Git Submodule v.s Subtree

Overview

Incorporating libraries that are separately version controlled but requiring it as a dependency can be done in git but there are different ways of doing it. As an example I have used Git’s submodule and subtree.

I started with a public repository which is a BASH script for creating VPN tunnels. This is publicly available on my Github page. I then wanted to use the script in another project which just so happened to be set to private although this would apply if I was creating a public repository as well. I then wanted to add another repository so I had 2 references which submodule doesn’t allow.

All of this can be worked out if you were using something like Gradle or Maven but this about platforms that may not have their own dependency management system.

Submodule

A submodule is where a separate repository code is cloned into a sub directory of another repository. It will keep all commits separate and avoids keeping 2 copies of the source code in different repositories. At the same time you can perform a fetch / pull on the sub directory to get the latest version of the code. Git will retain the information of where to fetch from once it’s setup.

To add a submodule to your repository, go to the parent directory for where you want the other repository to reside and:
git submodule add git@github.com:dannytsang/bashTunnel.git

where the URL is the repository URL. This will also add an entry into .gitmodule file which keeps track of submodules. All of this will need to be committed as a change set for others to pick up.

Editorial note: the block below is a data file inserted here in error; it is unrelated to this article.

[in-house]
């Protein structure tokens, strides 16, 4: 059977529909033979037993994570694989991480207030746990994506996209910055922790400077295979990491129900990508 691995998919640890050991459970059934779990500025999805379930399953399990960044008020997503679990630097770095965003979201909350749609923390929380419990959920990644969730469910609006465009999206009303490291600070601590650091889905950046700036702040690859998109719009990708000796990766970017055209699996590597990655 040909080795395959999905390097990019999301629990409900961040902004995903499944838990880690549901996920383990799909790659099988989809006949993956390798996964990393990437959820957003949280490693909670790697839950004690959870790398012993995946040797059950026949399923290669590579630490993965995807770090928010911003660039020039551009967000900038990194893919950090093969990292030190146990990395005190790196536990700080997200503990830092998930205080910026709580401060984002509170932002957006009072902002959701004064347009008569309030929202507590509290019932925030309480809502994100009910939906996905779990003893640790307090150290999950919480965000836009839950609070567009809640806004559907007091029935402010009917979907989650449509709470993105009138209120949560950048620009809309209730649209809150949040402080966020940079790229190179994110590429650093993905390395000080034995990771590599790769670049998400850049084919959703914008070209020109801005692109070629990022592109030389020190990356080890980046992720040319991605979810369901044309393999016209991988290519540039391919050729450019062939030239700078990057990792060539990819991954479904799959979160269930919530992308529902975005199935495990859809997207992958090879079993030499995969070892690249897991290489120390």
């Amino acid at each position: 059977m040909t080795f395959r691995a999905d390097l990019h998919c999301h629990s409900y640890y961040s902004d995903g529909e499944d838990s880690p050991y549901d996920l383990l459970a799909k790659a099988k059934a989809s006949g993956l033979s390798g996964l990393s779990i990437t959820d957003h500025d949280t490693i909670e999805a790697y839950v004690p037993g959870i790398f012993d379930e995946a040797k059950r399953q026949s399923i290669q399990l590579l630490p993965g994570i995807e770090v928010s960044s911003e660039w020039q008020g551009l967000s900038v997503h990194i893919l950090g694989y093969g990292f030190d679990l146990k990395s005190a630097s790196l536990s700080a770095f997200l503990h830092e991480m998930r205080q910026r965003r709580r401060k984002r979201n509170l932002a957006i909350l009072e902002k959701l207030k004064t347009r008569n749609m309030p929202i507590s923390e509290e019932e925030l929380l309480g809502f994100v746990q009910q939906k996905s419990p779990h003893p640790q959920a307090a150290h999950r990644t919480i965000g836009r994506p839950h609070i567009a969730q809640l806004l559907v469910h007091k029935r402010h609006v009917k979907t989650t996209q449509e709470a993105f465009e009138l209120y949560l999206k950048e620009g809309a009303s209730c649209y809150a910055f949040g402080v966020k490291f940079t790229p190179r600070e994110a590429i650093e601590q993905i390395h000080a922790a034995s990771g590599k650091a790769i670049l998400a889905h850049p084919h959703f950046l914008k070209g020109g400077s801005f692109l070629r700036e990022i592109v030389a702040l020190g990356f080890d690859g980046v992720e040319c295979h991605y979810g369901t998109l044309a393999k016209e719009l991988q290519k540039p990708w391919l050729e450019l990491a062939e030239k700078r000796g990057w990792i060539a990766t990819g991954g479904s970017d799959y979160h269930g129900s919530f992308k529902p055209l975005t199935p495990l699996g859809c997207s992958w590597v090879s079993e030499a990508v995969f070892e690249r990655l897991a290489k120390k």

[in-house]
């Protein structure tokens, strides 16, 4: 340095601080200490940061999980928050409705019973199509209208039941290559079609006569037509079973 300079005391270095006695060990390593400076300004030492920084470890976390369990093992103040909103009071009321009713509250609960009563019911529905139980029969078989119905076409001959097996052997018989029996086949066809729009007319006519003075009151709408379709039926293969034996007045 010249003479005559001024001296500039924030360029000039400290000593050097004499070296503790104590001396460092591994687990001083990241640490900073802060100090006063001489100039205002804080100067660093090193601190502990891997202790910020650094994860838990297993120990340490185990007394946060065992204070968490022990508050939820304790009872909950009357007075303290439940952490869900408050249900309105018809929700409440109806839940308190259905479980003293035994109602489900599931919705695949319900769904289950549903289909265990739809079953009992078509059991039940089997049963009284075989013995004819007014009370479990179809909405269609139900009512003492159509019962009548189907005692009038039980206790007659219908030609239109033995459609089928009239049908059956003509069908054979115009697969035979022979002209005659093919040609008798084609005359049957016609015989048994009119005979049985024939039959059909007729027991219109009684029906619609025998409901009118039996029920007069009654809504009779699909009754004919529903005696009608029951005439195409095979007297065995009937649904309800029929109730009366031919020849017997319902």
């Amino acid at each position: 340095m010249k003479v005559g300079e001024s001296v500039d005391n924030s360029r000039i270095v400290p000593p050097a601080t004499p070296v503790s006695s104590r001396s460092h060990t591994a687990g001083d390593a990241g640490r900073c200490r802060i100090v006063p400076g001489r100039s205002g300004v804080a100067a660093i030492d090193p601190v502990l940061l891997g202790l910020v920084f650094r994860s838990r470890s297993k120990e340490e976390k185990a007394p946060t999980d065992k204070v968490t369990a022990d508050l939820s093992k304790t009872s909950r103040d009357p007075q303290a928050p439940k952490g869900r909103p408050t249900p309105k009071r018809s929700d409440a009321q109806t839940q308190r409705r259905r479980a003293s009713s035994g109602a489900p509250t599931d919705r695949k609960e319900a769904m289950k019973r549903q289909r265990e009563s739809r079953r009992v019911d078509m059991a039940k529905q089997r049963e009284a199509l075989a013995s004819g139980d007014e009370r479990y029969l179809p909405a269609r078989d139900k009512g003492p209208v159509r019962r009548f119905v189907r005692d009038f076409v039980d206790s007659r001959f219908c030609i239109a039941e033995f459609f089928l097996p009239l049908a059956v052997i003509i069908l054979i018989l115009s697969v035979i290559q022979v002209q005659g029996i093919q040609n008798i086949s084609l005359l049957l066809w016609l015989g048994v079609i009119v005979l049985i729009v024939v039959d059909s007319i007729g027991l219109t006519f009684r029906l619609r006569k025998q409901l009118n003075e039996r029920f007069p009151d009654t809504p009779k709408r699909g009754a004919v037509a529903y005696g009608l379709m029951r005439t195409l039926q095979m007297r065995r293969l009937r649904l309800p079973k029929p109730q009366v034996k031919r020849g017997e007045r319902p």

If you need to remove it at any point edit the file and remove the remove and delete the sub directory.

To update the submodule with any changes made in it’s repository run the command:
git submodule update --remote

Subtree

Subtree is fairly similar to submodule in that you are bring in another repository as a sub folder to your git repository. The biggest difference are the commands and the ability to have multiple subtrees in a project as suppose to 1 submodule.

Using the same example above, to add another repository as a subtree you need to run the command:
git subtree add --prefix [directory] [repository URL] [banch] [remove history]
For example:
git subtree add --prefix src/lib git@github.com:dannytsang/bashTunnel.git master --squash

To update the subtree replace the add command with pull:
git subtree pull --prefix src/lib git@github.com:dannytsang/bashTunnel.git master --squash

Summary

Both methods require the code to be “merged” into your branch because it is treated as a separate from your code. Once the merge is committed and pushed up all other users of the repository will be forced to take in the updated submodule or subtree.

Submodule is slightly easier because the commands are similar and a lot shorter to subtree but some aliasing / scripting should help with that.

Alternatives To Git Submodule: Git Subtree
7.11 Git Tools – Submodules

About Danny

I.T software professional always studying and applying the knowledge gained and one way of doing this is to blog. Danny also has participates in a part time project called Energy@Home [http://code.google.com/p/energyathome/] for monitoring energy usage on a premise. Dedicated to I.T since studying pure Information Technology since the age of 16, Danny Tsang working in the field that he has aimed for since leaving school. View all posts by Danny → This entry was posted in SCM and tagged , , , , . Bookmark the permalink.

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